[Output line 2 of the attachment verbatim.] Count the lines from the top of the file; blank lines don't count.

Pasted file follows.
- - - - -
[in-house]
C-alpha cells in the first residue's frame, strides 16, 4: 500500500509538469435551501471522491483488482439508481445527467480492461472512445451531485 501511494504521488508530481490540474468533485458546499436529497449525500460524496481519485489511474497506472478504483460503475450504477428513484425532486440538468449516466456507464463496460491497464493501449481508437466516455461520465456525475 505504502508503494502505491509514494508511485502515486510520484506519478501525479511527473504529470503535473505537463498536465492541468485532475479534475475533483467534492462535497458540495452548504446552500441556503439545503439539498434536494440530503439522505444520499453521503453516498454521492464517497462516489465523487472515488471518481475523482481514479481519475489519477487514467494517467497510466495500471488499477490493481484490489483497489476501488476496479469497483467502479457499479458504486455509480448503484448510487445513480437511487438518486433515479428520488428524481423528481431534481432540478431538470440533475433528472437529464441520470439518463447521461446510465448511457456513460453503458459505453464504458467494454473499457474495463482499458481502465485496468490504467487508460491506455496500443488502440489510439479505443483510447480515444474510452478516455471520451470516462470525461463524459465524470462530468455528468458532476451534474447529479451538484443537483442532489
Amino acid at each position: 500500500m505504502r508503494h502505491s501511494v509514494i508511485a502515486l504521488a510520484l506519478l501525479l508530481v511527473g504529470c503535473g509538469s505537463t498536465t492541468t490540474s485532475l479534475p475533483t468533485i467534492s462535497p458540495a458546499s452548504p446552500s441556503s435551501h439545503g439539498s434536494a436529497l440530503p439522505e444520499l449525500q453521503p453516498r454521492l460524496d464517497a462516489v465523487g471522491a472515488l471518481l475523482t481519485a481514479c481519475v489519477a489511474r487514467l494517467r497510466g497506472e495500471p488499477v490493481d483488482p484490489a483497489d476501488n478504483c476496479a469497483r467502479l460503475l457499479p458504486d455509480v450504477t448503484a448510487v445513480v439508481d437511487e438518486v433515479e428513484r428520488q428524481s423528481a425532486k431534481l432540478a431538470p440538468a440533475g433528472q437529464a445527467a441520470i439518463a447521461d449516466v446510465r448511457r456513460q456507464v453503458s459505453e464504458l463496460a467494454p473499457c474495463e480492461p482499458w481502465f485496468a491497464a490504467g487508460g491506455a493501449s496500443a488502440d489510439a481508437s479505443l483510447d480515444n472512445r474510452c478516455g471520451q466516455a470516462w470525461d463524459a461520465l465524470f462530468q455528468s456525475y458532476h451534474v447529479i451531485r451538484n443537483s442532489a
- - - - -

C-alpha cells in the first residue's frame, strides 16, 4: 500500500509538469435551501471522491483488482439508481445527467480492461472512445451531485 501511494504521488508530481490540474468533485458546499436529497449525500460524496481519485489511474497506472478504483460503475450504477428513484425532486440538468449516466456507464463496460491497464493501449481508437466516455461520465456525475 505504502508503494502505491509514494508511485502515486510520484506519478501525479511527473504529470503535473505537463498536465492541468485532475479534475475533483467534492462535497458540495452548504446552500441556503439545503439539498434536494440530503439522505444520499453521503453516498454521492464517497462516489465523487472515488471518481475523482481514479481519475489519477487514467494517467497510466495500471488499477490493481484490489483497489476501488476496479469497483467502479457499479458504486455509480448503484448510487445513480437511487438518486433515479428520488428524481423528481431534481432540478431538470440533475433528472437529464441520470439518463447521461446510465448511457456513460453503458459505453464504458467494454473499457474495463482499458481502465485496468490504467487508460491506455496500443488502440489510439479505443483510447480515444474510452478516455471520451470516462470525461463524459465524470462530468455528468458532476451534474447529479451538484443537483442532489